posted by wwax at 8:06 AM on September 27, 2014 [2 favorites]

I had the same problem and nothing worked. Or I'd barely chug through the day and at 6pm I'd want to eat ALLTHETTHINGS.

What works for me is this:

5 am breakfast: massive soy powder and psyllium husk and water shake. It comes out more like oatmeal than a shake. At least 32 oz of water with this. If I don't want the shake, I'll scramble at least 4 egg whites and 1/2 lb of spinach or kale or cabbage.

11:30ish: lunch is at least 2-3 cups of protein (grilled tofu, chickpeas and cheese, tuna) mixed with an avocado, a handful of walnuts or macadamia nuts and at least 6 cups of greens. At least another 32 oz of water.

6ish: dinner is 1-2 cups of protein and all the vegetables. Maybe a baked sweet potato. At least another 32 oz of water.

Later snack is apple or carrots with maybe 1/2 cup of almond butter.

I have found through years of practice and error that I need to eat filling and substantial protein/veg combinations in order to not get hangry during the day. If I eat smaller meals and snack with healthy things, I get serious sugar crashes. Cutting out all bread and pasta and sugar and potatoes and rice and all that also have me non-susceptible to mid-day hangry.

I tried all the nuts, bars, cheeses, protein shakes, little sandwiches, popcorn, a lot of things. The only thing that has worked for me is to eat 3 meals that are high in protein and have only vegetable carbs, a late night snack, and that's it.

Once I started eating like a weightlifter, I became a lot less hungry. I'm not a weightlifter, but for me, the protein and fats combined are super filling, I don't want to snack, and I don't get sugar crashes.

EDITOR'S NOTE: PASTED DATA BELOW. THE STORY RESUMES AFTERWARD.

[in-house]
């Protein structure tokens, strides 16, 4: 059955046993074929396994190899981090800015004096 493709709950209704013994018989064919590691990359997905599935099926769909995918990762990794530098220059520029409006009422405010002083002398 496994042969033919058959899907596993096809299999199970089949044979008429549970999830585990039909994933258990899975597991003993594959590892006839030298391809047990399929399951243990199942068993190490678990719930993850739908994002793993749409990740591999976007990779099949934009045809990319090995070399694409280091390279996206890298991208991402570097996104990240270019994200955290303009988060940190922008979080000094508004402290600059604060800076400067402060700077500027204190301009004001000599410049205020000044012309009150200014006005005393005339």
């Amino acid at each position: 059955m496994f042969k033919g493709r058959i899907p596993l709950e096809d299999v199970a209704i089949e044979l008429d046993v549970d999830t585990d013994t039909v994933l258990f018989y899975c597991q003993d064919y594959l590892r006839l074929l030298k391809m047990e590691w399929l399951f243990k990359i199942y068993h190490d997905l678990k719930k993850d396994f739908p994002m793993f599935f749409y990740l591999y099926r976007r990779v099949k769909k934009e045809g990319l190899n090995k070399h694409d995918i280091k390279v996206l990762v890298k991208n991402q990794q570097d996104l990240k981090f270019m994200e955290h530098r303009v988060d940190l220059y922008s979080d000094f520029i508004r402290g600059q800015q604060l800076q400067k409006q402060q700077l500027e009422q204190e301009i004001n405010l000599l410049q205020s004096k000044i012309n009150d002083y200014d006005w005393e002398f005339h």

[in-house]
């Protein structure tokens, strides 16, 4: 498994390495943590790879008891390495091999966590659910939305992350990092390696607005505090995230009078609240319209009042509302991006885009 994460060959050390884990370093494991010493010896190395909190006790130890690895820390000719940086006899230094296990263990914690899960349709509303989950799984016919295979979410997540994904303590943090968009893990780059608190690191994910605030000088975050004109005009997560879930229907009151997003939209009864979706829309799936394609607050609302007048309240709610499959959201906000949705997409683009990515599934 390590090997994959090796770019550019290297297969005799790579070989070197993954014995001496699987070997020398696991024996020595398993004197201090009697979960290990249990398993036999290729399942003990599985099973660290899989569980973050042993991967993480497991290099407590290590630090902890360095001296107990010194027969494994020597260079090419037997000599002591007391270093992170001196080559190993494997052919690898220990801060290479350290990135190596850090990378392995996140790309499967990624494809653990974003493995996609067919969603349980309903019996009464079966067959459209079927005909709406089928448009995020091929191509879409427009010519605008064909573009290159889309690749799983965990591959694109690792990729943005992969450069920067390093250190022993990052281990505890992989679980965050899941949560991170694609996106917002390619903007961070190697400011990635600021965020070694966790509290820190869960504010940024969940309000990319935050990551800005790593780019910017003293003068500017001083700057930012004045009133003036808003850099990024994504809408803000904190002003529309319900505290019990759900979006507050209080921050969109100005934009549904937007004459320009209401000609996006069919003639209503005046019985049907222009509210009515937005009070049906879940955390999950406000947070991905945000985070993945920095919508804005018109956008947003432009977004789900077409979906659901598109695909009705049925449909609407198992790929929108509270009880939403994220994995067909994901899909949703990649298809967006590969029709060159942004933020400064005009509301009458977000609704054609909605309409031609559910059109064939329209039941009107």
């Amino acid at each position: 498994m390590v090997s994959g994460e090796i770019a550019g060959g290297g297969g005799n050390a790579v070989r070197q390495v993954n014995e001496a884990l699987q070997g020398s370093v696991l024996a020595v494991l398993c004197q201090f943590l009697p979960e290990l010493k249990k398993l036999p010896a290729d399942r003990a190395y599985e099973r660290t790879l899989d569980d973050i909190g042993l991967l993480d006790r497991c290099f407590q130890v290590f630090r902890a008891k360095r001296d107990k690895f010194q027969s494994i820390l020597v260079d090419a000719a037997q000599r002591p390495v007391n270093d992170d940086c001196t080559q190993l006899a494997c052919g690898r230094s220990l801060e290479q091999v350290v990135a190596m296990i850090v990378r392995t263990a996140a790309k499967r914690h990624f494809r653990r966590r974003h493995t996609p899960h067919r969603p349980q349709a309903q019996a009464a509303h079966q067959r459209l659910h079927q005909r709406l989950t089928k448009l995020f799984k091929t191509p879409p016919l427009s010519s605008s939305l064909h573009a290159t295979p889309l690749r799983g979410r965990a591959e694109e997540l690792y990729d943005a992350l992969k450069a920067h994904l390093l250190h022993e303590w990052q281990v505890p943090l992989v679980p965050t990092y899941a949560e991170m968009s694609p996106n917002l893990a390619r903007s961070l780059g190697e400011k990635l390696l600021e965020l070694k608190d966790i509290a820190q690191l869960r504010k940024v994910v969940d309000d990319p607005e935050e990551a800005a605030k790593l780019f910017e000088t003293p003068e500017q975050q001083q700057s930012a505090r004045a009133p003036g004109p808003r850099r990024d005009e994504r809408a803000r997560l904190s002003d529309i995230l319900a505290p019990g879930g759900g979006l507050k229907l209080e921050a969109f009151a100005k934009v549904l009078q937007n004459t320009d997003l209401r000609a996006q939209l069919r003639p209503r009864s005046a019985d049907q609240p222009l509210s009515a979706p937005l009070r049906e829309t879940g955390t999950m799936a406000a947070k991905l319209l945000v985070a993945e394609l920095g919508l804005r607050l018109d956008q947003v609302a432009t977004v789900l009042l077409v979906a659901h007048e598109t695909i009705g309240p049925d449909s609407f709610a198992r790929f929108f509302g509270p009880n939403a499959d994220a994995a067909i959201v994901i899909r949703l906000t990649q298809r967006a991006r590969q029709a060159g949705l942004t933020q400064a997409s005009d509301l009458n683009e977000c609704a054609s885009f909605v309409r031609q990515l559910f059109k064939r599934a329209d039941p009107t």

posted by kinetic at 8:11 AM on September 27, 2014 [14 favorites]

I always carry one or two of those pouches sold for children that are a mix of yogurt and fruit (Earth's Best Organic Fruit Yogurt Smoothie), a small sealed cup of cut-up fruit (meant to be put in lunches, again for kids), a small UHT container of organic plain or chocolate milk (Horizon makes them, again intended for kids), raisins, hard candy, and packets of pure honey, any one of which will stop the more immediate sugar crash. I follow that up with beef jerky to smooth out the sugar high with some protein. (I don't eat nuts and I don't much like juice.)

Those are things I always have on me, none of which require refrigeration so I can keep them in my handbag at all times.

If I'm throwing snacks in my bag that can go for awhile without refrigeration, I'll add some slices of cheese and whole wheat crackers and a piece of fruit.

When I was really hardcore dieting and/or staying away from any and all sugar, I used to make a sort of hardtack modified from a dog biscuit (yes) recipe that I found online. I called it Biker Chow (I was a biker at the time) and best as I can recall, it was made from protein powder, a bit of whole wheat flour, oat bran and some kind of binder, all baked together. It tasted like ass, so I only went for it when I absolutely had to.
posted by GoLikeHellMachine at 8:16 AM on September 27, 2014

You can't leave them unrefrigerated for more than a couple hours so these aren't the snack to just permanently have in your purse, but single-serving drinkable yogurts are great for me if I know I'll be out and unfed for a few hours. I also permanently carry a mixed nuts bag and a Luna bar.
posted by vegartanipla at 8:19 AM on September 27, 2014

I have a ziploc snack bag! Here's what's in it:

Wellshire Farms Turkey Sticks
Whole Foods Turkey Jerky
Roasted Chickpeas: I make a big bunch of these myself and mix them with with a package of spiced chickpeas (chili or wasabi) I get at Whole Foods for a little extra flavor